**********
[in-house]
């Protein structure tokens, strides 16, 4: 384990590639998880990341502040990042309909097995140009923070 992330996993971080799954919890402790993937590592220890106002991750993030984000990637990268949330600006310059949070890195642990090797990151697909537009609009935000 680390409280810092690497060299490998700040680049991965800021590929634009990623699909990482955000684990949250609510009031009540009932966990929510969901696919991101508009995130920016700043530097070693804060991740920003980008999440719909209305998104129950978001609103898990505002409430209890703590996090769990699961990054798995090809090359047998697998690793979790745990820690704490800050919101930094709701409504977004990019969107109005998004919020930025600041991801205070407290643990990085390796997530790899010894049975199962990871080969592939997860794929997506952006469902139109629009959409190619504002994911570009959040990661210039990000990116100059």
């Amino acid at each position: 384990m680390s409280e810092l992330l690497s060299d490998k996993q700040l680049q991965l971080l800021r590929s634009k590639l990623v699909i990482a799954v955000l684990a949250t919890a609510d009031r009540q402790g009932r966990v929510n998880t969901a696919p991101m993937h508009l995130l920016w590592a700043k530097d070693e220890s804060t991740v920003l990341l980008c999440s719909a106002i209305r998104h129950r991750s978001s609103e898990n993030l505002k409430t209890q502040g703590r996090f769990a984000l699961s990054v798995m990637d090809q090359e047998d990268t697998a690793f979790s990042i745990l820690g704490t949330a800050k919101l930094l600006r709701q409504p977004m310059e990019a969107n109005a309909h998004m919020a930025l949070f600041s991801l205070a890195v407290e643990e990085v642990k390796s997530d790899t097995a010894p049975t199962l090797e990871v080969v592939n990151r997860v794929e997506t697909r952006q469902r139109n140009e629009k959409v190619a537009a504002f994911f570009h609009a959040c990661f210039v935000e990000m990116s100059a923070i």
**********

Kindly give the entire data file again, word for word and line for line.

[in-house]
């Protein structure tokens, strides 16, 4: 384990590639998880990341502040990042309909097995140009923070 992330996993971080799954919890402790993937590592220890106002991750993030984000990637990268949330600006310059949070890195642990090797990151697909537009609009935000 680390409280810092690497060299490998700040680049991965800021590929634009990623699909990482955000684990949250609510009031009540009932966990929510969901696919991101508009995130920016700043530097070693804060991740920003980008999440719909209305998104129950978001609103898990505002409430209890703590996090769990699961990054798995090809090359047998697998690793979790745990820690704490800050919101930094709701409504977004990019969107109005998004919020930025600041991801205070407290643990990085390796997530790899010894049975199962990871080969592939997860794929997506952006469902139109629009959409190619504002994911570009959040990661210039990000990116100059």
């Amino acid at each position: 384990m680390s409280e810092l992330l690497s060299d490998k996993q700040l680049q991965l971080l800021r590929s634009k590639l990623v699909i990482a799954v955000l684990a949250t919890a609510d009031r009540q402790g009932r966990v929510n998880t969901a696919p991101m993937h508009l995130l920016w590592a700043k530097d070693e220890s804060t991740v920003l990341l980008c999440s719909a106002i209305r998104h129950r991750s978001s609103e898990n993030l505002k409430t209890q502040g703590r996090f769990a984000l699961s990054v798995m990637d090809q090359e047998d990268t697998a690793f979790s990042i745990l820690g704490t949330a800050k919101l930094l600006r709701q409504p977004m310059e990019a969107n109005a309909h998004m919020a930025l949070f600041s991801l205070a890195v407290e643990e990085v642990k390796s997530d790899t097995a010894p049975t199962l090797e990871v080969v592939n990151r997860v794929e997506t697909r952006q469902r139109n140009e629009k959409v190619a537009a504002f994911f570009h609009a959040c990661f210039v935000e990000m990116s100059a923070i």